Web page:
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Bond is back in beautifully shot 'Skyfall'

Columbia

By Akshay Seth, Daily Arts Writer
Published November 12, 2012

There’s no point in starting off this review with some trademark bitching. It has been a good year for action movies. We’ve had Liam Neeson punching rabid wolves (yes Liam, we still love you despite that shit you pulled in “Taken 2”), Katniss landing headshots with her arrows, Master Wayne rising up from the shadows and, of course, Tony Stark becoming best friends with Bruce Banner. Millions of dollars’ worth of set pieces torched, thousands of blanks shot at stunt doubles and countless said stunt doubles thrown off buildings. A good year, indeed.

But hold on, guys. The action movie gods are pulling something else out of their pockets. Holy shit, it’s a Walther PPK/S 9mm Short — you know what that means. Bond is back.

And by Bond, no one means the suave, cigarette-puffing intelligence officer from half a century ago. This is Daniel Craig’s Bond — chiseled, brutish and ready at a moment’s notice to unleash pain. In “Skyfall,” Craig proves why he will be considered one of — if not the — best Bonds ever to serve in Her Majesty’s Secret Service.

“Skyfall” is by no means perfect. At many of the later points in its nearly 150-minute runtime, the film drags, loses tempo and exudes an overwhelming lack of direction. But the slight missteps in narrative flow are more than made up for by the white-knuckle action sequences and a genuinely engrossing plotline.

Unlike any of the previous Bond films, “Skyfall” takes distinct steps to bring the infallible James Bond of the past 50 years hurtling toward the ground. Bond is getting older, and after things slip desperately out of hand in the brilliant opening scene, Oscar-winning director Sam Mendes (“American Beauty”) takes it a step further, making the daring move to give our favorite MI-6 officer a full-blown figurative rebirth.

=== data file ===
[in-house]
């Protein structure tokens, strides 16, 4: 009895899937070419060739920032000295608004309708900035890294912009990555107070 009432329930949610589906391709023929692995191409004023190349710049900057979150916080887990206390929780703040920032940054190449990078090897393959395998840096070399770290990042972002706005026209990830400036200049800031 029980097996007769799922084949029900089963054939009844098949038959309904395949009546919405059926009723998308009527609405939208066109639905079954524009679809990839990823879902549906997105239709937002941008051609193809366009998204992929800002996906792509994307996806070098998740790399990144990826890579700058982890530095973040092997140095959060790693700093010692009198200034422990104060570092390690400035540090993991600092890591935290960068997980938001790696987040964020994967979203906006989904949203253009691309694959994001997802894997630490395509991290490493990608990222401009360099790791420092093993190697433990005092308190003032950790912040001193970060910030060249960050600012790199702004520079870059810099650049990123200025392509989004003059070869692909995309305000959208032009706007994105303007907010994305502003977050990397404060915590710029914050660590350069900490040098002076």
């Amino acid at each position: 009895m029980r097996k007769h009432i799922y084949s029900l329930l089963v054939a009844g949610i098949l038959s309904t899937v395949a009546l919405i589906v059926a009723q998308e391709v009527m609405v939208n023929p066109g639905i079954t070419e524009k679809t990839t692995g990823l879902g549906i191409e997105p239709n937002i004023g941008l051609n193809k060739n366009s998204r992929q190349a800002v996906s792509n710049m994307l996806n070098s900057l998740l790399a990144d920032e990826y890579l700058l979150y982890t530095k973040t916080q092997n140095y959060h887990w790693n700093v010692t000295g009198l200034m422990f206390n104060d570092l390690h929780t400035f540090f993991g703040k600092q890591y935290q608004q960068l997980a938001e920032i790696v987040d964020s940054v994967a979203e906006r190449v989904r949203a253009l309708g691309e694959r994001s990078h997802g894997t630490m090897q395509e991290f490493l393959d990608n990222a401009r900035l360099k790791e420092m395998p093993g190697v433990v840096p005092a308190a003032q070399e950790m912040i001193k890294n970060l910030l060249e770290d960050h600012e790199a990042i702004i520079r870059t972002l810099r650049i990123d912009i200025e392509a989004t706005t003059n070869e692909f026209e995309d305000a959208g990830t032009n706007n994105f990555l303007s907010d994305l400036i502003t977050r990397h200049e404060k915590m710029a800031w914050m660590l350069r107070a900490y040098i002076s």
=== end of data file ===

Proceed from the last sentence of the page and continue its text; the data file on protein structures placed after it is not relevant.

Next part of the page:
What we end up with is a battered, defeated Bond who can no longer do a million pull-ups and frequently fails marksmanship tests. It’s a bit unsettling at first, but becomes even more so when the resident bad guy of the whole affair makes his flamboyant appearance, announcing his plans to hunt down and kill M (Judi Dench, “Quantum of Solace”) as payback for pissing him off in the past.

To call Javier Bardem’s (“No Country for Old Men”) Raul Silva just your typical run-of-the-mill bad guy is a bit like comparing Heath Ledger’s Joker to one of the countless drunken imitators you find running around at Halloween. Under Bardem’s deft command, Silva is perhaps the most diabolical bleached-hair, mommy-hating Latino man ever to take the screen, and the purring, understated nature of his performance just makes him all the more terrifying for it.

Unsurprisingly, he takes absolute control of every scene he’s in after making his showy entrance over an hour into the movie, stirring to life a sense of ever-present mortal fear found looming in every crevice of the film.

The cold, contrasting imagery captured by master cinematographer Roger Deakins (“No Country for Old Men”) makes “Skyfall” more than just the most visually captivating movie of the series. The watered-down blues of the Scottish countryside coupled with the cold grayness of London and the neon-framed coolness of nighttime Shanghai are used like gauges by Deakins throughout the film. Whenever there’s a functional change in palette, Deakins shows it to us by washing it over Bond’s grizzled exterior. The technique is meant to provide us with the tiniest inklings of what may be happening inside, but ultimately the motivations of our hero are left up to us for interpretation.

So is this the best Bond of all time? At various instances, the answer is a resounding “Yes.” But even at the points where it doesn’t ring true, the one thing worth realizing is that without a doubt, this is a new era in 007’s distinguished career — one marked by the glory of the past and the grittiness of the present.


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